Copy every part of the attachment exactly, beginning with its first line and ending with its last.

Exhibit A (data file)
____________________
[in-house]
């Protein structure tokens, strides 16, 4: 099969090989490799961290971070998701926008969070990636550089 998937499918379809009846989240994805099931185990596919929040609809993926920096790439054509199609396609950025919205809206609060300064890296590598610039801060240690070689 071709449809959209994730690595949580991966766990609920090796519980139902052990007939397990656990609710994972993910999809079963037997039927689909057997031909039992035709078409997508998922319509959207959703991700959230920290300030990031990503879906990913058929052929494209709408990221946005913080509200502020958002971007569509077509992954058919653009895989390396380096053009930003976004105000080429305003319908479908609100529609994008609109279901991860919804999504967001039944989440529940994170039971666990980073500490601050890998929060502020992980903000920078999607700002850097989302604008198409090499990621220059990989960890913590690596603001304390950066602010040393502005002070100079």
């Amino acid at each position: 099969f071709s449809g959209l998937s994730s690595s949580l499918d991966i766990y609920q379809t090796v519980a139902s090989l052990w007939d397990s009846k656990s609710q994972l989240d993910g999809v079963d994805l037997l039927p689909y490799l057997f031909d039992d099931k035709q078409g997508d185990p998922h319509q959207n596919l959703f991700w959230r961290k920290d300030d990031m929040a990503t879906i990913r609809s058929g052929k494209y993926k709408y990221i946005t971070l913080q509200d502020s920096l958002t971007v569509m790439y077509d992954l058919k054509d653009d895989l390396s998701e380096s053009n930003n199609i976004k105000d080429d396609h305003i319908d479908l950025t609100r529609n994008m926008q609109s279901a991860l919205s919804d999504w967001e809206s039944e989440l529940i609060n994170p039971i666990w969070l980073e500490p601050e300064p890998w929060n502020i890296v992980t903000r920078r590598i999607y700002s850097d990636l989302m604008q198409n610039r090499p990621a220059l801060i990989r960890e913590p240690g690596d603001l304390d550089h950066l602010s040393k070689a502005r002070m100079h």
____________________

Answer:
[in-house]
């Protein structure tokens, strides 16, 4: 099969090989490799961290971070998701926008969070990636550089 998937499918379809009846989240994805099931185990596919929040609809993926920096790439054509199609396609950025919205809206609060300064890296590598610039801060240690070689 071709449809959209994730690595949580991966766990609920090796519980139902052990007939397990656990609710994972993910999809079963037997039927689909057997031909039992035709078409997508998922319509959207959703991700959230920290300030990031990503879906990913058929052929494209709408990221946005913080509200502020958002971007569509077509992954058919653009895989390396380096053009930003976004105000080429305003319908479908609100529609994008609109279901991860919804999504967001039944989440529940994170039971666990980073500490601050890998929060502020992980903000920078999607700002850097989302604008198409090499990621220059990989960890913590690596603001304390950066602010040393502005002070100079």
């Amino acid at each position: 099969f071709s449809g959209l998937s994730s690595s949580l499918d991966i766990y609920q379809t090796v519980a139902s090989l052990w007939d397990s009846k656990s609710q994972l989240d993910g999809v079963d994805l037997l039927p689909y490799l057997f031909d039992d099931k035709q078409g997508d185990p998922h319509q959207n596919l959703f991700w959230r961290k920290d300030d990031m929040a990503t879906i990913r609809s058929g052929k494209y993926k709408y990221i946005t971070l913080q509200d502020s920096l958002t971007v569509m790439y077509d992954l058919k054509d653009d895989l390396s998701e380096s053009n930003n199609i976004k105000d080429d396609h305003i319908d479908l950025t609100r529609n994008m926008q609109s279901a991860l919205s919804d999504w967001e809206s039944e989440l529940i609060n994170p039971i666990w969070l980073e500490p601050e300064p890998w929060n502020i890296v992980t903000r920078r590598i999607y700002s850097d990636l989302m604008q198409n610039r090499p990621a220059l801060i990989r960890e913590p240690g690596d603001l304390d550089h950066l602010s040393k070689a502005r002070m100079h």